Hours on Kjölur (F35), while brimming with sweeping views of Hofsjökull and Langjökull and otherworldly terrains (lots of rocks), become daunting. Legs beg for a stretch and the body yearns for some pampering. Once the cut off for the F735 draws nearer wisps of steam wafting up from the ground catch the sunlight, creating a misty halo around the oasis that is Hveravellir.
The bathing area of Hveravellir is relatively small and would begin to feel cramped with more than a dozen bodies in it, but turning away from your fellow bathers toward the steaming waterfall, the sulphur in which has caused the rocks to develop a slick porcelain-like surface, accented with rich yellow-green glossy, spongy moss, is a beautiful escape. What’s more, bathers control their experience, moving the hot water supply closer to or further from the bathing pool as desired to increase or decrease the flow of 90 degree water added to the basin every thirty seconds or so.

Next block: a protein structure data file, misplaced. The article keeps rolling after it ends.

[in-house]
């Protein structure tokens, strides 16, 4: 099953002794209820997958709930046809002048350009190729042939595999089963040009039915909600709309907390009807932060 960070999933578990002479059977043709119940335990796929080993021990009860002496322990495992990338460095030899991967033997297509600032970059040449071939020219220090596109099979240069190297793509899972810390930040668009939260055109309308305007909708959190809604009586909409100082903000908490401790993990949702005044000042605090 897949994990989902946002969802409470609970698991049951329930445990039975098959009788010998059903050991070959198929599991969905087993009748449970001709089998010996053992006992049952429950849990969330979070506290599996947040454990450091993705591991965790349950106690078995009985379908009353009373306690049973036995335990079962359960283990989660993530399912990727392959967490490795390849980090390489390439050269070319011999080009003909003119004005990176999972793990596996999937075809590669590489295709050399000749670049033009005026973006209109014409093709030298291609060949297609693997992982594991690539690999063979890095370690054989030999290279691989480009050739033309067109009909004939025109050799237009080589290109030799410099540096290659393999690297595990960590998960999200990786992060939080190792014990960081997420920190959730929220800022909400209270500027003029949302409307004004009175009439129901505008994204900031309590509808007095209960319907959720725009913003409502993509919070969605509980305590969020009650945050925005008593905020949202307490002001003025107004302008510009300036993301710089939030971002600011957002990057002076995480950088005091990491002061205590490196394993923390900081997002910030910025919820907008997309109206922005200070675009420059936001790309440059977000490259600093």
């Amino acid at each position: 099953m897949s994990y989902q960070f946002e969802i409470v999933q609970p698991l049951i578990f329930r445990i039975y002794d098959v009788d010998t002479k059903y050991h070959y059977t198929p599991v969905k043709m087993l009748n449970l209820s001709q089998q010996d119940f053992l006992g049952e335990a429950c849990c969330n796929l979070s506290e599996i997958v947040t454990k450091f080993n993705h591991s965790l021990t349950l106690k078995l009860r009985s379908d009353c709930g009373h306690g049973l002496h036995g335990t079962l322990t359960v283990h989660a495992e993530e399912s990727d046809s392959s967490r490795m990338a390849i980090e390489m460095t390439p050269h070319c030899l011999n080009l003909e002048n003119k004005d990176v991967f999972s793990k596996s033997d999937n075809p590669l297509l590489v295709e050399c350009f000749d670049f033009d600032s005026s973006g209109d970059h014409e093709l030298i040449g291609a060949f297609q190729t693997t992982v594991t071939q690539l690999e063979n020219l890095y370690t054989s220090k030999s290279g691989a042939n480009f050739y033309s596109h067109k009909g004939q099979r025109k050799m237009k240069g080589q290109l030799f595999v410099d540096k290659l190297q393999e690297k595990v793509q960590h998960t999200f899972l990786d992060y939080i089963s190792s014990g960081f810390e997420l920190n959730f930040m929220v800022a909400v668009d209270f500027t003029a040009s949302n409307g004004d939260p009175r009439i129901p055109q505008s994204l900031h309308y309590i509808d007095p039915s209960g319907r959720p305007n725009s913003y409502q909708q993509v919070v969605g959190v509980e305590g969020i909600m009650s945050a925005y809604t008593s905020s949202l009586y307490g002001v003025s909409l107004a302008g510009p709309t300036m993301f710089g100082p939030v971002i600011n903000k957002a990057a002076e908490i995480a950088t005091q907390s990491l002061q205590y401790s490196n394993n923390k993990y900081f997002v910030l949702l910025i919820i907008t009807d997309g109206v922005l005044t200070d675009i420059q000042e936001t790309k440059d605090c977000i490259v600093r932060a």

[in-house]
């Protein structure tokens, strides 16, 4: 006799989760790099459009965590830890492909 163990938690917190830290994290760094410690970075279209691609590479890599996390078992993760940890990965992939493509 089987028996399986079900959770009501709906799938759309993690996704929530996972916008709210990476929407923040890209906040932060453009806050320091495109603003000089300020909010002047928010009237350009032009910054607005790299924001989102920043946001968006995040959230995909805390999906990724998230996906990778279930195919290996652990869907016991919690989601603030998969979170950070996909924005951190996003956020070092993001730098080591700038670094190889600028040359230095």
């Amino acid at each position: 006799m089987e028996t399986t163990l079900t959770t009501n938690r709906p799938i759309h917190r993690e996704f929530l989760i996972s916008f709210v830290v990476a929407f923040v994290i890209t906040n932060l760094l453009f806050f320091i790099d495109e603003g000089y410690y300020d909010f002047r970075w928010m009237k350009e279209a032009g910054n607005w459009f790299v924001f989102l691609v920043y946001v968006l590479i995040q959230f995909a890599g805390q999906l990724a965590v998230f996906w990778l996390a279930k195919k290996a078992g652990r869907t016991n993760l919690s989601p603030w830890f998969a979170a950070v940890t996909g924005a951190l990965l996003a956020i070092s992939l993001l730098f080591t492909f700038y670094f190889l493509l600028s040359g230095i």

There is a cabin directly adjacent to the bath for rental by overnight guests, otherwise using the facilities on site costs a paltry 300 ISK, and even that is only a suggested donation—the area is well preserved so why not part with a few hundred krónur to keep it that way?
A short respite at Hveravellir will have your body and mind relaxed and muscles loosened and ready for a triumphant return to the F35 to complete the cross-country trek. This gem is only 90km from Gullfoss, 110 km from Blönduós, and is serviced by buses from Reykjavík and Akureyri in the summer months and open year-round. You should go. Seriously.
It’s a long and arduous drive through the rocky and oft barren interior of the country. Unpaved, unkempt, deeply rutted, rock strewn roads force driving speeds near the single digits for ill equipped vehicles and will put a 4x4’s shock absorbers to the test.